• English Heritage has re-created a medieval sweet treat for Halloween
  • From Battle Abbey and Framlingham Castle to Eltham Palace, an “unlucky” 13 English Heritage sites are offering the special historic treat to trick or treaters.
  •  Trick or treat sessions run from 28-31 October

From Framlingham Castle in Suffolk to Scarborough Castle in North Yorkshire, an “unlucky” 13 sites across the country will be opening their historic doors to trick or treaters this Halloween. From 28th October until Halloween evening on 31st October, the public can knock on the doors of castles, palaces and abbeys after hours to receive a special Halloween treat. In the medieval tradition, the charity will be treating those who knock to a Soul Cake - a small, round spiced cake, made to celebrate and commemorate the dead.

Jack-o'-lantern pumpkins, jelly snakes and synthetic cobwebs may be all the rage today, but some Halloween traditions can trace their origins back hundreds of years. Believed to be a precursor to modern trick or treating, going “souling” was an activity which took place, particularly during the medieval period, around Halloween and All Souls' Day (on 2 November). People would go from door to door singing and saying prayers for the souls of the treat givers, their friends, and deceased relatives, in exchange for a Soul Cake. A Soul Cake, also known as a soulmass-cake, was a small round cake (although more like a biscuit), traditionally made using oats and may have been spiced with nutmeg, cinnamon and ginger, as well as raisins or currants. This Halloween we are reviving this historic tradition by re-creating the medieval sweet treat and will be handing out Soul Cakes to trick or treaters (while supplies last!) who knock at 13 of its sites after hours.

Dr Michael Carter, Senior Properties Historian at English Heritage, said: “I’m sure that many assume Halloween traditions are pure Americanisms, but in fact we know that the tradition of Souls Cakes in the British Isles is very old indeed! Even in 1511 it is said, ‘we read in old time good people would on All Halloween Day bake bread and deal it for all Christian souls.’ Of course, originally this tradition had great religious significance, and All Souls’ Day was one of the great holy days of medieval Europe, England included (and it remains an important holy day for some). It was a way of affirming the bonds between the living and the dead, the saying of prayers to release souls from the pains of purgatory, considered to be a great act of charity.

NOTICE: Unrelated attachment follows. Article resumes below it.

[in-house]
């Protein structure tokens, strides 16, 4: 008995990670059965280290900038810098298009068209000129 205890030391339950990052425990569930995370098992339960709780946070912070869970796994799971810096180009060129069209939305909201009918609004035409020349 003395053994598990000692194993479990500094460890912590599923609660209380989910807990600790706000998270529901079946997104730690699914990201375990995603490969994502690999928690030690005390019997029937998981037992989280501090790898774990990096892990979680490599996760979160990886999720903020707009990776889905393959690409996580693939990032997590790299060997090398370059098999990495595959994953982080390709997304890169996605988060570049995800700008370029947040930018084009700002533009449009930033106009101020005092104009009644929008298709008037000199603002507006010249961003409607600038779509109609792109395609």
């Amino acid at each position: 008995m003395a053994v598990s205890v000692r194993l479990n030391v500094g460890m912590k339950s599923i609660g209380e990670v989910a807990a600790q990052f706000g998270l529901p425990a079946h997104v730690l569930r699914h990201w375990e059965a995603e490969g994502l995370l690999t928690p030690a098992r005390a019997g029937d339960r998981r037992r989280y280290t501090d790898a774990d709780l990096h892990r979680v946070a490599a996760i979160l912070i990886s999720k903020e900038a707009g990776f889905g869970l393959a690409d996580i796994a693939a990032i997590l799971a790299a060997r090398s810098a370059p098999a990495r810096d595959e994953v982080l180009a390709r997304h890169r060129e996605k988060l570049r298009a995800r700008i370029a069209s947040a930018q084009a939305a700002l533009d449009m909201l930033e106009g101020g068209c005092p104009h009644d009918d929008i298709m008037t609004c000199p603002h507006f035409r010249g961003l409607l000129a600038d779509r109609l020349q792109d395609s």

But the popularity of the tradition even continues to the 20th-century where groups of the poor, usually children, would go “souling”. Today’s trick or treating definitely bears resemblance to that tradition of old, and I hope people will knock on our doors to try them – they’re inspired by history and perfect with a cup of tea!”

It is believed by some that Halloween has its origin in a pre-Christian festival that marked the start of winter. It was this time of year where people believed the boundary between the worlds of living and dead became blurred and was when the souls of the dead were said to revisit their homes. In the era of Christianity, this tradition became absorbed into the celebration of All Saints Day, held on 1 November, dedicated to honouring all saints and martyrs. The 2 November became All Souls’ Day, a day to honour the dead, and here many existing traditions, such as bonfires, parades and dressing up in costume, may have blurred with Christian celebrations, to form festivities accepted, and even encouraged, by church authorities.

All Saints’ Day was also known as All-Hallows, and from this the night before came to be referred to as All-Hallows Eve. From this term derived the name ‘Halloween’, the name for the beginnings of the festival that was celebrated across Europe in the early Middle Ages, and stuck even as the religious celebrations fell out of favour in later centuries.

Soul Cakes will be available at 13 English Heritage sites while they last, and as well as the free Trick or Treat sessions, many historic places around the country are also hosting a number of Halloween events including Spooky Woodland Walks and evening Ghost Tales – see below for details.

Trick or Treat at 13 English Heritage Sites this Halloween
Sat 28 – Tue 31 October: See below for timings

Deal Castle, Kent: 28-31 Oct, 5-6pm
1066 Battle of Hastings Abbey and Battlefield, East Sussex: 28-31 Oct, 5-6pm
Framlingham Castle, Suffolk: 28-29 Oct, 5-6pm / 30-31 Oct, 4-5pm
Marble Hill, London: 28-29 Oct, 5-6pm / 30-31 Oct, 4-5pm
Eltham Palace and Gardens, London: 28 & 31 Oct, 5-6pm
Scarborough Castle, North Yorkshire: 28-29 Oct, 5-6pm / 30-31 Oct, 4-5pm
Richmond Castle, North Yorkshire: 28-31 Oct, 5-6pm
Carlisle Castle, Cumbria: 28-31 Oct, 5-6pm
Tynemouth Priory and Castle, Tyne and Wear: 28-29 Oct, 5-6pm / 30-31 Oct, 4-5pm
Portland Castle, Dorset: 28-31 Oct, 5-6pm
Portchester Castle, Hampshire: 28-31 Oct, 5-6pm
Yarmouth Castle, Isle of Wight: 28-29 Oct, 5-6pm / 30-31 Oct, 4-5pm
St Mawes Castle, Cornwall: 28-31 Oct, 5-6pm

Simply knock on the historic doors of these sites and say ‘Trick or Treat’ to receive your Soul Cake, while they last. Please note that Trick or Treat sessions do not include entry to the sites or coinciding Halloween events. Children under 16 must be accompanied by an adult.

Learn more about Soul Cakes and find our recipe to make your own here.

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